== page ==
Of the Exercise of the Legislative Power
Section 1. Powers and Functions of the National Legislative Assembly
1. The Constitution delegates to the legislative body exclusively the following powers and functions:
1st, Proposal and enactment of laws; the King may only invite the legislative body to take a matter under consideration;
2nd, Establishment of public expenditures;
3rd, Establishment of public taxes, and determination of the nature, quota, duration, and method of collection thereof;
4th, Assessment of the direct tax among the departments of the kingdom, supervision of the use of all public revenues, and having account rendered thereof;
5th, Ordering the creation or suppression of public offices;
6th, Determination of the title, weight, stamp, and denomination of monies; 7th, Permission or prohibition of the introduction of foreign troops upon French
territory and of foreign naval forces into the ports of the kingdom;
8th, Legislation annually, upon the proposal of the King, concerning the number of men and vessels of which the land and naval forces are to be composed, the pay and number of persons of every rank, the rules for admission and promotion, the forms of enrollment and discharge, the formation of ship crews, the admission of foreign troops or naval forces into the service of France, and the stipend of troops in case of demobilization;
9th, Legislation concerning the administration and ordering the alienation of the national domains;
10th, Prosecution, before the National High Court, of the responsibility of
ministers and of the principal agents of the executive power; accusation and prosecution, before said same court, of those charged with attacks upon and conspiracy against the general security of the State or against the Constitution;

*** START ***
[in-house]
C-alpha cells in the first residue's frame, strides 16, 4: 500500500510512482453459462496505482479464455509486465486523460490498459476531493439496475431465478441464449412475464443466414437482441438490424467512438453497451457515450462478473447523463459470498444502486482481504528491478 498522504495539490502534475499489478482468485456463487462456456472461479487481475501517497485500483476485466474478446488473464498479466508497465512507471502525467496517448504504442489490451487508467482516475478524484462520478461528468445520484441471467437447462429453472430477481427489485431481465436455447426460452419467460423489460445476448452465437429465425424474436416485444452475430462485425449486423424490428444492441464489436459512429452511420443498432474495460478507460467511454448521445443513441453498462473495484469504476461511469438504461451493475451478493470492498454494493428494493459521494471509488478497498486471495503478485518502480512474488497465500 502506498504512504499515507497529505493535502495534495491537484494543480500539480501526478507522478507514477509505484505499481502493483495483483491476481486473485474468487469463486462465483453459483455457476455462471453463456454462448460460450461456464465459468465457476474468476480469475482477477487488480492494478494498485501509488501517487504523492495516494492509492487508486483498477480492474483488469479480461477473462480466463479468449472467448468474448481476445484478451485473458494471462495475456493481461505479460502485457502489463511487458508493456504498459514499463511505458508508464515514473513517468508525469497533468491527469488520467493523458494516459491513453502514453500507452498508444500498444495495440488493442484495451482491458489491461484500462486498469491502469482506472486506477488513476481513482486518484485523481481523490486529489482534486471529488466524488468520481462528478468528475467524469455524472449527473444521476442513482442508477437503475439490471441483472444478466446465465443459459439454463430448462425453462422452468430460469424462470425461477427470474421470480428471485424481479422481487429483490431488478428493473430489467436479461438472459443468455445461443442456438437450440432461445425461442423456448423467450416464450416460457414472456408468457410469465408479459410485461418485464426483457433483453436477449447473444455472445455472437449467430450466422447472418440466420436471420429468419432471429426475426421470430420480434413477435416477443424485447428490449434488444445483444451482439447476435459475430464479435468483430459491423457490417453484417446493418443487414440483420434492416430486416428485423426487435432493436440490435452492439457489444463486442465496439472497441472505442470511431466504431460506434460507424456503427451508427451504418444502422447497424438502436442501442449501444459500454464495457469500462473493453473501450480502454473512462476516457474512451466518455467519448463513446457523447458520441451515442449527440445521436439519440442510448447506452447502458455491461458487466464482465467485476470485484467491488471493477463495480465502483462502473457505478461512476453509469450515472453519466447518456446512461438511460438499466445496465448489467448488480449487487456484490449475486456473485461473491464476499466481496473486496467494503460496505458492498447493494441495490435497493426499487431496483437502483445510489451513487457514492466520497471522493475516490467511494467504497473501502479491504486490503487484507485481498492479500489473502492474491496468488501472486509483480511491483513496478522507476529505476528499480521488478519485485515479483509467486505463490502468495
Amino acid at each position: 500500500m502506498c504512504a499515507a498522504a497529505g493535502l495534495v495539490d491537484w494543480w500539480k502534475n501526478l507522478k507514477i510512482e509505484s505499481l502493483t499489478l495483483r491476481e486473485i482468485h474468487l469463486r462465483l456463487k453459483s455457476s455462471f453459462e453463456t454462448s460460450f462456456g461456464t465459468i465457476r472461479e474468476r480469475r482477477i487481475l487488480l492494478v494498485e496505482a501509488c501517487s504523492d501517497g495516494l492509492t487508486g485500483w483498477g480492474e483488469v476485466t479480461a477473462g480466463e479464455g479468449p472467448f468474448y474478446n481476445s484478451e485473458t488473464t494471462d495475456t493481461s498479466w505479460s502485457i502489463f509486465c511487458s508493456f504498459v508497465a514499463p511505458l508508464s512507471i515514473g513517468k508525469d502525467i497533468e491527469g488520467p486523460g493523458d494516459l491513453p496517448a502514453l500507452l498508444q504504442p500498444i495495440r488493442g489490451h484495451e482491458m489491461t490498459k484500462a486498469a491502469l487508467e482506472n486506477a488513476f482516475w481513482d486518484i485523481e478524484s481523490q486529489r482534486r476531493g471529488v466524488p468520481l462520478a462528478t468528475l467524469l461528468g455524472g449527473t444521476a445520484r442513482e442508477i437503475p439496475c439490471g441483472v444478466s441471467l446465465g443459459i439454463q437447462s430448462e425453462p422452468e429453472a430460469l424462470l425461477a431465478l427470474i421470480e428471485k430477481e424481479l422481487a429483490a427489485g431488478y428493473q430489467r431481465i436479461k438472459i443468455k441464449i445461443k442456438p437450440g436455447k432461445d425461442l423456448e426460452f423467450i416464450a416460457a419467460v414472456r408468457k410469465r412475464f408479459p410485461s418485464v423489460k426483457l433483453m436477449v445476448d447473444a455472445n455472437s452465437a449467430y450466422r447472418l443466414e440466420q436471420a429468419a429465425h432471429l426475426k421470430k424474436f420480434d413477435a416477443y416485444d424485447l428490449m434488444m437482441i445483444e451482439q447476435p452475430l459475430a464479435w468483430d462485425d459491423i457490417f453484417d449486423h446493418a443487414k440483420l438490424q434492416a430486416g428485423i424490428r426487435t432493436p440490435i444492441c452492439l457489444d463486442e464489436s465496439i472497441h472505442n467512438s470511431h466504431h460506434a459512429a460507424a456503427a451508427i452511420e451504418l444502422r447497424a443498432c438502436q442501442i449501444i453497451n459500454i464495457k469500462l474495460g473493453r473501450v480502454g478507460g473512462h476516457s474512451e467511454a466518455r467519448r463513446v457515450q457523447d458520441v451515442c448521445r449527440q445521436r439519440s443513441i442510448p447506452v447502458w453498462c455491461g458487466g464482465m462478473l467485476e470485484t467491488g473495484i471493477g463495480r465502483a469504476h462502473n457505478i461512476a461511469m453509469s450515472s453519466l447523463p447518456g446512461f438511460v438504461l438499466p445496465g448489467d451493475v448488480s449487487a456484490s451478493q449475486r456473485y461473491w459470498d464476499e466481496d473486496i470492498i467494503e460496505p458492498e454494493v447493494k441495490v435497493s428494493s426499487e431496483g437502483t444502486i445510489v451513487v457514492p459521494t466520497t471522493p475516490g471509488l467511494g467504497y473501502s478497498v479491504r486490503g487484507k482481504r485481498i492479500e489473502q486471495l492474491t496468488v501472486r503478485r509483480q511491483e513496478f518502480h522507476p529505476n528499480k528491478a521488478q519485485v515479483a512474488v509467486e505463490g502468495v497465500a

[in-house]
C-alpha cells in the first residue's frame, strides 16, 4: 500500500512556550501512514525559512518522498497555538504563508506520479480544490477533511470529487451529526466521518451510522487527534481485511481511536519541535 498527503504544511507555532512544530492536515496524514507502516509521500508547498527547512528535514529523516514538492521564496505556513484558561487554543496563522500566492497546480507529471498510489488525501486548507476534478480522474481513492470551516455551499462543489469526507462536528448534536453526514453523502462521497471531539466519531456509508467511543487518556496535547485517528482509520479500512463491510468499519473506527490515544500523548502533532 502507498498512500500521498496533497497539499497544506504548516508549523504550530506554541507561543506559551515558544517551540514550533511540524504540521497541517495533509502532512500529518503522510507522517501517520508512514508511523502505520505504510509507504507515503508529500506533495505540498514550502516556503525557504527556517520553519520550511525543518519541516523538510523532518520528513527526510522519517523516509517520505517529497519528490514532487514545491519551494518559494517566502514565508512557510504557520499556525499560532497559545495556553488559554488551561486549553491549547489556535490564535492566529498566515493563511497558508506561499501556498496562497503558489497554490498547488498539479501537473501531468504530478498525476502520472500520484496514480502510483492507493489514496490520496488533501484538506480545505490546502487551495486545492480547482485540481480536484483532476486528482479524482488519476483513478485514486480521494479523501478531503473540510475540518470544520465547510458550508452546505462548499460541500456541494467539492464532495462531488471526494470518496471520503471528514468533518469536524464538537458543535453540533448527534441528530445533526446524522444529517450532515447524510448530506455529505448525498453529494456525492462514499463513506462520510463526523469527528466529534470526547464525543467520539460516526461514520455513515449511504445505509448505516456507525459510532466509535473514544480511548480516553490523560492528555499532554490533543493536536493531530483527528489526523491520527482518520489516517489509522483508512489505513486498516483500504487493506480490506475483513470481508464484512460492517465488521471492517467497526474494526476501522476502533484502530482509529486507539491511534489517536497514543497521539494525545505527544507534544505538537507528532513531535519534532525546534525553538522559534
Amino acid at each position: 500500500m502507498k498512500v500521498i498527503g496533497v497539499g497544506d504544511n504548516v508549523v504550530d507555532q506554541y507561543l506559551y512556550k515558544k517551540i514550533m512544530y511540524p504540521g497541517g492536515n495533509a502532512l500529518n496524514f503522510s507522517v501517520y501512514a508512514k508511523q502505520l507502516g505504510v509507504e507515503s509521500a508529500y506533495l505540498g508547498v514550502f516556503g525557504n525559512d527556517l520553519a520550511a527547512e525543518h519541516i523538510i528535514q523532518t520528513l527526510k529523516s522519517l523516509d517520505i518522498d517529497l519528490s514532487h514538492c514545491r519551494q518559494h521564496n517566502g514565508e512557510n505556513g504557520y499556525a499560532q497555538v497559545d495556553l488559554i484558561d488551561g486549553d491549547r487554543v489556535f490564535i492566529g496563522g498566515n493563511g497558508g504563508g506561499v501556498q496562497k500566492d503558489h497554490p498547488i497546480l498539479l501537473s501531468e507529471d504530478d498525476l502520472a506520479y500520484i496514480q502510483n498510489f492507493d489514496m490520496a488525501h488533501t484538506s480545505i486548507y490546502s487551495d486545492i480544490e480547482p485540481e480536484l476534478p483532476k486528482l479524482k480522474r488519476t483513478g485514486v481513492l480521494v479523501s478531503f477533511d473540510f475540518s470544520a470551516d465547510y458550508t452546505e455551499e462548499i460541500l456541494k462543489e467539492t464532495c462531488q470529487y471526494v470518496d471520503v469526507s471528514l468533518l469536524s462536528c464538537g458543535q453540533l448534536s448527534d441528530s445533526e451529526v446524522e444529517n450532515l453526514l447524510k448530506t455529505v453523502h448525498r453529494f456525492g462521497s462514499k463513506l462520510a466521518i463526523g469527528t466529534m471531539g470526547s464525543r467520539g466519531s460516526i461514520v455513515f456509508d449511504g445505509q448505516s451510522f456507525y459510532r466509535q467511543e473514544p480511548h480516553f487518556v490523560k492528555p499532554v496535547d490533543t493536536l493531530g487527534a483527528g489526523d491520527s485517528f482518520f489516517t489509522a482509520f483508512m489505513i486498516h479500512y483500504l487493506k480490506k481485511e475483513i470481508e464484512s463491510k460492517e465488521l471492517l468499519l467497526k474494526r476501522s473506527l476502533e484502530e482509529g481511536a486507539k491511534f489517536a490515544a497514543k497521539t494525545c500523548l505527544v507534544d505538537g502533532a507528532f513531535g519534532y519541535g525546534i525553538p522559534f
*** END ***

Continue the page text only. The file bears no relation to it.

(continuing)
11th, Establishment of laws according to which purely personal tokens of honor or decorations shall be granted to those rendering services to the State;
12th, The legislative body alone has the right to award public honors to the memory of great men.
2. War may be declared only by a decree of the legislative body, rendered upon the formal and requisite proposal of the King, and sanctioned by him.
In case of imminent or actual hostilities, or of an ally to be supported or a right to be maintained by force of arms, the King shall immediately notify the legislative body thereof and shall make known the causes therefor. If the legislative body is in recess, the King shall convoke it immediately.
If the legislative body decides that war is not to be made, the King shall take measures immediately to effect the cessation or prevention of hostilities, the ministers remaining responsible for delays.
If the legislative body finds that the hostilities commenced are a culpable aggression on the part of the ministers, or of any other agent of the executive power, the perpetrator of the aggression shall be prosecuted criminally.
Throughout the entire course of the war the legislative body may request the King to negotiate peace; and the King is required to comply with such request.
As soon as the war has ended, the legislative body shall establish the period within which the troops raised in excess of the peace footing shall be demobilized and the army reduced to its ordinary footing.